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Pyridostigmine, Diethyltoluamide, Permethrin, and Stress: A Double-Blind, Randomized, Placebo-Controlled Trial to Assess Safety

      OBJECTIVE

      To determine whether short-term human exposure to pyridostigmine bromide, diethyltoluamide, and permethrin, at rest or under stress, adversely affects short-term physical or neurocognitive performance.

      PARTICIPANTS AND METHODS

      A multicenter, prospective, double-blind, placebo-controlled crossover trial exposing 64 volunteers to permethrin-impregnated uniforms, diethyltoluamide-containing skin cream, oral pyridostigmine, and corresponding placebos was performed. Each participant had 4 separate sessions, ensuring exposure to all treatments and placebos under both stress and rest conditions in random order. Outcomes included physical performance (handgrip strength and duration, stair climbing, and pull-ups [males] or push-ups [females]), neurocognitive performance (computerized tests), and self-reported adverse effects.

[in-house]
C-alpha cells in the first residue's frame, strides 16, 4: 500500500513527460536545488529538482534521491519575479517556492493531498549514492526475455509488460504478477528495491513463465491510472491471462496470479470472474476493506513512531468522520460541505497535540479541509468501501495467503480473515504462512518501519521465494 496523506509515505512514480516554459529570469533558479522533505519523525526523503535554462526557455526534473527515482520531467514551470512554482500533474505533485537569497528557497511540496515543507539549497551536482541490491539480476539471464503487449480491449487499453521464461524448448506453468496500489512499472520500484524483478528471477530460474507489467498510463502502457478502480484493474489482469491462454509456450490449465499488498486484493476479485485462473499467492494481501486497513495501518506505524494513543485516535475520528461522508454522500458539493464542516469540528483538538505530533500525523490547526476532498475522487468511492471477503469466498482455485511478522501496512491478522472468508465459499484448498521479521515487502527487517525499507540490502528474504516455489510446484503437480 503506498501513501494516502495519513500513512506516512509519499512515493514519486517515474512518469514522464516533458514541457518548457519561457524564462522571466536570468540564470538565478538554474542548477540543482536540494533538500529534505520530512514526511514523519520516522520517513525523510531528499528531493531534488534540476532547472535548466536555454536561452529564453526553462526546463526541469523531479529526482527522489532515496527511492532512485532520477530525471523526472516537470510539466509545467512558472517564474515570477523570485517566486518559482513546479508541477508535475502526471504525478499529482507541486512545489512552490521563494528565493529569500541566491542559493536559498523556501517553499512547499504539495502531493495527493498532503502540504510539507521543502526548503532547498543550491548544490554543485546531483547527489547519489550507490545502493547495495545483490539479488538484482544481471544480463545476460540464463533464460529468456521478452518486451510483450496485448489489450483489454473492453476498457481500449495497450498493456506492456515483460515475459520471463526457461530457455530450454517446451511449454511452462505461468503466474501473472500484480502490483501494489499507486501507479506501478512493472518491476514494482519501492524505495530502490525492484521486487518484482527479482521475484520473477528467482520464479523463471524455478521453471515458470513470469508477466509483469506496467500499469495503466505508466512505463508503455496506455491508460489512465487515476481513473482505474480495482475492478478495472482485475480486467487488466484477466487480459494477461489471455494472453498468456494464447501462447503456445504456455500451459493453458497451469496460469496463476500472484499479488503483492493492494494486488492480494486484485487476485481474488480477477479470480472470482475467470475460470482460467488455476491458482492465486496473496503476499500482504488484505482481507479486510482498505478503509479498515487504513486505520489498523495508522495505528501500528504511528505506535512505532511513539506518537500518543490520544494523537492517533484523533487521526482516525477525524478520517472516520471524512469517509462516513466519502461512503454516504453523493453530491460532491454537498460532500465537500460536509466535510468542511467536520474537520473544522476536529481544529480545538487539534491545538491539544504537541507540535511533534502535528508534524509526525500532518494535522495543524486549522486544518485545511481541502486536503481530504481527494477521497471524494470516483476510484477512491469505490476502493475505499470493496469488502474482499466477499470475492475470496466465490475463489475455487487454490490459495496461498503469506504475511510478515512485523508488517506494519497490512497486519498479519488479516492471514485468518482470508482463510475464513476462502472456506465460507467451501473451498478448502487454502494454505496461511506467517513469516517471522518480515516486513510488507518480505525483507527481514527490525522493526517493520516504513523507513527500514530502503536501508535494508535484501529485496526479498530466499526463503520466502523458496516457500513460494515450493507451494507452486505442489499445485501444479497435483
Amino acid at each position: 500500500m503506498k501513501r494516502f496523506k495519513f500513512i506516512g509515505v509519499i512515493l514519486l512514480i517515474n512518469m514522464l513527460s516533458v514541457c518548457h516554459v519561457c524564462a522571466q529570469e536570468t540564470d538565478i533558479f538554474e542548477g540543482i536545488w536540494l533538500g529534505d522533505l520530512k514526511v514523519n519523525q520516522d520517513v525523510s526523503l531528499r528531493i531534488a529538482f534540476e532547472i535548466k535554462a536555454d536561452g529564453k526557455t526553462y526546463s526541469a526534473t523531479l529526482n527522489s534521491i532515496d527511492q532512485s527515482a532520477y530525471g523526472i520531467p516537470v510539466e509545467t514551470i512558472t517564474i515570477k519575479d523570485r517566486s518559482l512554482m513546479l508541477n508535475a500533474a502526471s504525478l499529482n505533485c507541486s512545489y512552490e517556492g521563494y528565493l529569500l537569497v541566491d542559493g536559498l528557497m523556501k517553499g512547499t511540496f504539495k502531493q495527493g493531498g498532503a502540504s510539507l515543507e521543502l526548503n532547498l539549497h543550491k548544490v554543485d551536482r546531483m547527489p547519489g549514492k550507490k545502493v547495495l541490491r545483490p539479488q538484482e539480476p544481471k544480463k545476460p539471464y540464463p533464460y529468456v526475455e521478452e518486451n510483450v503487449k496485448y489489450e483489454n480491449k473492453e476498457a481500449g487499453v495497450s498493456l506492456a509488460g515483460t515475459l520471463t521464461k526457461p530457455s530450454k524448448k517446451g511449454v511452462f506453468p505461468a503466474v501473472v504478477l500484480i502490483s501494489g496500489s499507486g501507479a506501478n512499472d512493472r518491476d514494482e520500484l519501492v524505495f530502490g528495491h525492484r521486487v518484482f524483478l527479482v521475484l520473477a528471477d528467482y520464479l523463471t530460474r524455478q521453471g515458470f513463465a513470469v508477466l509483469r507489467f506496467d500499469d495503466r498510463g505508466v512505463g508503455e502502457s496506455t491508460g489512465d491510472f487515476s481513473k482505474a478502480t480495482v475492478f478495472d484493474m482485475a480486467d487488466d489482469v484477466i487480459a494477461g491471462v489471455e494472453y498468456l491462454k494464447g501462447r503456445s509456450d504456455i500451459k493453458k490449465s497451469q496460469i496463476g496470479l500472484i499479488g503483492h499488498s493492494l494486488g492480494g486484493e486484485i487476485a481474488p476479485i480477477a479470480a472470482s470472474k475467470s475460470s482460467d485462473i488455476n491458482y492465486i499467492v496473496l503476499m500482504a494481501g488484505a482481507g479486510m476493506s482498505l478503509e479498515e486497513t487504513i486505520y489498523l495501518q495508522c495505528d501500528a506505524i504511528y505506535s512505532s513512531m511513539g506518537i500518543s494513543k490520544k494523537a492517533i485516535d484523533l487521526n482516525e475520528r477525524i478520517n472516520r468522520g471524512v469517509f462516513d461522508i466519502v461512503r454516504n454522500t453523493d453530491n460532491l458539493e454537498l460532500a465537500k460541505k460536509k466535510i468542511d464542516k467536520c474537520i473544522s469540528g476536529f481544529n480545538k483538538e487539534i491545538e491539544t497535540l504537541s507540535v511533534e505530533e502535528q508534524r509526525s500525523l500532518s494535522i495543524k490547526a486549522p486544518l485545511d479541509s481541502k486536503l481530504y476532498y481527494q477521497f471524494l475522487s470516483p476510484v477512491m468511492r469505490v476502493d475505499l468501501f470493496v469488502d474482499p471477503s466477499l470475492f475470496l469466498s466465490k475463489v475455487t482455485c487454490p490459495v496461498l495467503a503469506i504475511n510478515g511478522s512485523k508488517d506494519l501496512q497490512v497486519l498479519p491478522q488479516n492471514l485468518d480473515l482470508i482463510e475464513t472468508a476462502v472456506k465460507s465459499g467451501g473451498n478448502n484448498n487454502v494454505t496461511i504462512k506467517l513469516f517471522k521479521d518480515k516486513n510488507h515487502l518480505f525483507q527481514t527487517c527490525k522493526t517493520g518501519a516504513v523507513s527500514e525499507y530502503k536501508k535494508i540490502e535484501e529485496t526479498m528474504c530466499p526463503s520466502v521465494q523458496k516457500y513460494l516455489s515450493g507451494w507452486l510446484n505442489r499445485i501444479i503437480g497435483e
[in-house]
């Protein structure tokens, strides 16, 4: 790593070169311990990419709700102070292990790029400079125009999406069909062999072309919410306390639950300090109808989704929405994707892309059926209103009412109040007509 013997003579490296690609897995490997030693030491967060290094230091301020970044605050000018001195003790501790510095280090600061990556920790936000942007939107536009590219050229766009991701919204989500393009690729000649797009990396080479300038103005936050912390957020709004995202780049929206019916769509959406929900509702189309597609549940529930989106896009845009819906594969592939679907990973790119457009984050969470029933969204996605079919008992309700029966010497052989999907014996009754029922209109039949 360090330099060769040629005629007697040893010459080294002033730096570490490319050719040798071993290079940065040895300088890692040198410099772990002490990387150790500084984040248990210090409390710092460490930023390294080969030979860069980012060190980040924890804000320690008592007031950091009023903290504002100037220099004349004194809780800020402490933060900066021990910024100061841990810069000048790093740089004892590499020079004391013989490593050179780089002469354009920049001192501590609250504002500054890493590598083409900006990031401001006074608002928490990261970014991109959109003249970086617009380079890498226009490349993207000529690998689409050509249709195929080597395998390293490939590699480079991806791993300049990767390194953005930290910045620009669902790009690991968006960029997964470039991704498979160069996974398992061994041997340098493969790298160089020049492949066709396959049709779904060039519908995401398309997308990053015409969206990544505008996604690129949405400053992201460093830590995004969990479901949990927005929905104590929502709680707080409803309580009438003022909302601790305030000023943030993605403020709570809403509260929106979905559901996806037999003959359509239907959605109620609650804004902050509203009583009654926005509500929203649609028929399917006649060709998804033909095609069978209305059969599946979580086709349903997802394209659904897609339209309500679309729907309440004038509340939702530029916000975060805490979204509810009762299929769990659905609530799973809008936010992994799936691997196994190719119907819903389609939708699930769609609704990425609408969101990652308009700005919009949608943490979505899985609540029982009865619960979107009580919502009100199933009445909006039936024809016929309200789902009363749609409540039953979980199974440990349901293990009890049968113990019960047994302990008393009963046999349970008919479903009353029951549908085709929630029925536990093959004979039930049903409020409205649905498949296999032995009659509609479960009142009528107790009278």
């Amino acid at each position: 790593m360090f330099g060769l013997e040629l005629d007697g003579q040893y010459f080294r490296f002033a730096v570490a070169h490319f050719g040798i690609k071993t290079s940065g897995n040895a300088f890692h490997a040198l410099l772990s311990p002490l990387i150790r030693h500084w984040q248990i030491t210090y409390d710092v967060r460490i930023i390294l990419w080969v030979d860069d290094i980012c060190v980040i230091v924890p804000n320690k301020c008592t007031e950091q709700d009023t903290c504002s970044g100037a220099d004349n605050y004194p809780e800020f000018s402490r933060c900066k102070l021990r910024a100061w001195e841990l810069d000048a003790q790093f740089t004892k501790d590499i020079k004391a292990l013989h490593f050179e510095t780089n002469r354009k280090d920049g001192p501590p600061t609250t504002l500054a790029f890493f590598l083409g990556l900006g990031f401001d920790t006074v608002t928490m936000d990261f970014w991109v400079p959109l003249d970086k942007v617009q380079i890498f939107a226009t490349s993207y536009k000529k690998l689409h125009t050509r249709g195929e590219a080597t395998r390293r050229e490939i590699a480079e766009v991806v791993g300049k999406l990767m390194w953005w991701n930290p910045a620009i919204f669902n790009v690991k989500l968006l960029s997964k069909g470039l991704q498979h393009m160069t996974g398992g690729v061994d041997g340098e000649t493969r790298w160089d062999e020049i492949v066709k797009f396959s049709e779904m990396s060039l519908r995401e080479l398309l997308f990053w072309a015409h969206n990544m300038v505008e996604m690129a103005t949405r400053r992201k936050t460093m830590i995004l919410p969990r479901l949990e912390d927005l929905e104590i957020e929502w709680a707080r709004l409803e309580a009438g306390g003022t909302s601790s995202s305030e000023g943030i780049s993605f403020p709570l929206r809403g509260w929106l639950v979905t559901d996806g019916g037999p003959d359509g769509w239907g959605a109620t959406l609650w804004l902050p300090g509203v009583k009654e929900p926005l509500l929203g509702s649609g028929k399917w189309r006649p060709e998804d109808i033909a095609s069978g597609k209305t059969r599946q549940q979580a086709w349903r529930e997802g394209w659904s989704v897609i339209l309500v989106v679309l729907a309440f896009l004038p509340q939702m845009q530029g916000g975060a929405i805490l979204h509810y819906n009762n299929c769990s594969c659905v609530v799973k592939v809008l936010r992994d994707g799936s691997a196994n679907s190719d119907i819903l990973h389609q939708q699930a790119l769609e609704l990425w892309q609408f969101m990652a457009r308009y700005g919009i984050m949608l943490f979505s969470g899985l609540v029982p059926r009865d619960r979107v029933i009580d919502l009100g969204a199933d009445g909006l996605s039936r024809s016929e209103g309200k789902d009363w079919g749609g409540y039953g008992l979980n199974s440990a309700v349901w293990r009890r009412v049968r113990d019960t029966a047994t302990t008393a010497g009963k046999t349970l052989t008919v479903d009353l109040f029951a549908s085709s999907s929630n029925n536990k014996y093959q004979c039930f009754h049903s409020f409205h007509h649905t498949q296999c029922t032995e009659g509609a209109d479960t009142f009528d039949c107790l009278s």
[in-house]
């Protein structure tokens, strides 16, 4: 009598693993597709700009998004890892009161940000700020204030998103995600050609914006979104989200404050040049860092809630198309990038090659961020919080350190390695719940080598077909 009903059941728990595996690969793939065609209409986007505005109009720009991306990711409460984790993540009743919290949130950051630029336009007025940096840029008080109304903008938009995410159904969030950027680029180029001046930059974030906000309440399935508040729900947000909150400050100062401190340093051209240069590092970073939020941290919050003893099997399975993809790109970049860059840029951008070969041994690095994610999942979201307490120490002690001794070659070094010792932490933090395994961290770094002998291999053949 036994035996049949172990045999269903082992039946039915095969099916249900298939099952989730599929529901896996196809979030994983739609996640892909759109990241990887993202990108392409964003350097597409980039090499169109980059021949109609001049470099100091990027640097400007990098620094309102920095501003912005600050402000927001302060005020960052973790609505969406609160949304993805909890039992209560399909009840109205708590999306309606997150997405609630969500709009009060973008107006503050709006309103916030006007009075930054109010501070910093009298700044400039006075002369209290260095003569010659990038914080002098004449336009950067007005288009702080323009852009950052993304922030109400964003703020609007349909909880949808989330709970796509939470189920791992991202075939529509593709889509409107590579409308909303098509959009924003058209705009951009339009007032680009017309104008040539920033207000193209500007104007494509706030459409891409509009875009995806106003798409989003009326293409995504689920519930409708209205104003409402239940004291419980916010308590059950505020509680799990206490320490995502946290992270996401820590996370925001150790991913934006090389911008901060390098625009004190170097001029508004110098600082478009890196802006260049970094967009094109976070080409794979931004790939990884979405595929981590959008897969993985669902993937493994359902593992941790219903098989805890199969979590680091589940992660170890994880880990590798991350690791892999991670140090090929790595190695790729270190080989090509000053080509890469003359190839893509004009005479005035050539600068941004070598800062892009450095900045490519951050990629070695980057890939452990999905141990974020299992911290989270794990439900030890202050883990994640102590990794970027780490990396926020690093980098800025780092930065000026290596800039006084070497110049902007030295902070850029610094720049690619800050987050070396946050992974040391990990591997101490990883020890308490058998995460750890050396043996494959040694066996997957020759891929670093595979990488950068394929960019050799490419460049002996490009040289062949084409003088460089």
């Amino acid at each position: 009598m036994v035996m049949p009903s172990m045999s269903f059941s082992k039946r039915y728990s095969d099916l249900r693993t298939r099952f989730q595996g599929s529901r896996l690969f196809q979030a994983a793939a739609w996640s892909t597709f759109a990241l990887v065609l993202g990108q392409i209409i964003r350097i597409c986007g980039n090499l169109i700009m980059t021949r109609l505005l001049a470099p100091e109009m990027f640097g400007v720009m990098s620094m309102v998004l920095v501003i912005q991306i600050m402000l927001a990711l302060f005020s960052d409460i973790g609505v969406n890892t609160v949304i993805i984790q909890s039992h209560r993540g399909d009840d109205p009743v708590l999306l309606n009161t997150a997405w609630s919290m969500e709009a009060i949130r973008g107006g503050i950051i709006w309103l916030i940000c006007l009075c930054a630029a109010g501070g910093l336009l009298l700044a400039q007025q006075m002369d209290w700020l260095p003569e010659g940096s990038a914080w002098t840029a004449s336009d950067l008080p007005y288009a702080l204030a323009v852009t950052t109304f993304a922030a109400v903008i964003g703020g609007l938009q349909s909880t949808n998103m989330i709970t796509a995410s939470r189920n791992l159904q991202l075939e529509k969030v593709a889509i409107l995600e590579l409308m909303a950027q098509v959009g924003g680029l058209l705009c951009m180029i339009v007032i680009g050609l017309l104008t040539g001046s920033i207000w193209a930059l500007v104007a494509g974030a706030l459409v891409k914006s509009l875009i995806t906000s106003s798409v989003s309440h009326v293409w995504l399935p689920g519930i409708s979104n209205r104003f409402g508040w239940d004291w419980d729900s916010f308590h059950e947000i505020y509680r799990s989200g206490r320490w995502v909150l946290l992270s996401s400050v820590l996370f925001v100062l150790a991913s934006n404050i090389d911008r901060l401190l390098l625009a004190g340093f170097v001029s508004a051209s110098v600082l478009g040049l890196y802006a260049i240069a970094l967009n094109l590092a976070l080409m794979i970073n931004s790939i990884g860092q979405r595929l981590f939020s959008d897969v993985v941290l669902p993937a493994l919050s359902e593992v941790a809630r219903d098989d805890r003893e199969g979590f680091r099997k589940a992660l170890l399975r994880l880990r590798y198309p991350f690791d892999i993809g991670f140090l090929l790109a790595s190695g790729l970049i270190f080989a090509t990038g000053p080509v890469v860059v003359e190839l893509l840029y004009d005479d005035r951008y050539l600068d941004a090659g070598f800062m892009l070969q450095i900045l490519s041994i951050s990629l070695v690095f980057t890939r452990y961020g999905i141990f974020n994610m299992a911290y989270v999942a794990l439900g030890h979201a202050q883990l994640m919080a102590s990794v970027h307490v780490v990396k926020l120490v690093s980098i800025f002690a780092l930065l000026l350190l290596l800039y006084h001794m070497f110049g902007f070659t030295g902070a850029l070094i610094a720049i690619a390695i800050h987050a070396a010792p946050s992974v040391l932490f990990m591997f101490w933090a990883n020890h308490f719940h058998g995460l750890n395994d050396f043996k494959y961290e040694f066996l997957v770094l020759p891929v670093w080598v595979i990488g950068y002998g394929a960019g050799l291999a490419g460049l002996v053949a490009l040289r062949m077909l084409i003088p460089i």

RESULTS

      Permethrin was undetectable in the serum of all participants; pyridostigmine levels were higher immediately after stress (41.6 ng/mL; 95% confidence interval, 35.1-48.1 ng/mL) than rest (23.0 ng/mL; 95% confidence interval, 19.2-26.9 ng/mL), whereas diethyltoluamide levels did not significantly differ by stress condition. Heart rate and systolic blood pressure increased significantly with stress compared with rest but did not vary with treatment vs placebo. Physical and neurocognitive outcome measures and self-reported adverse effects did not significantly differ by exposure group.

      CONCLUSION

      Combined, correct use of pyridostigmine, diethyltoluamide, and permethrin is well tolerated and without evidence of short-term physical or neurocognitive impairment.
      AChE (acetylcholinesterase), BMI (body mass index), GWV (Gulf War veteran), WinSCAT (National Aeronautics and Space Administration-1 Spaceflight Cognitive Assessment Tool for Windows)
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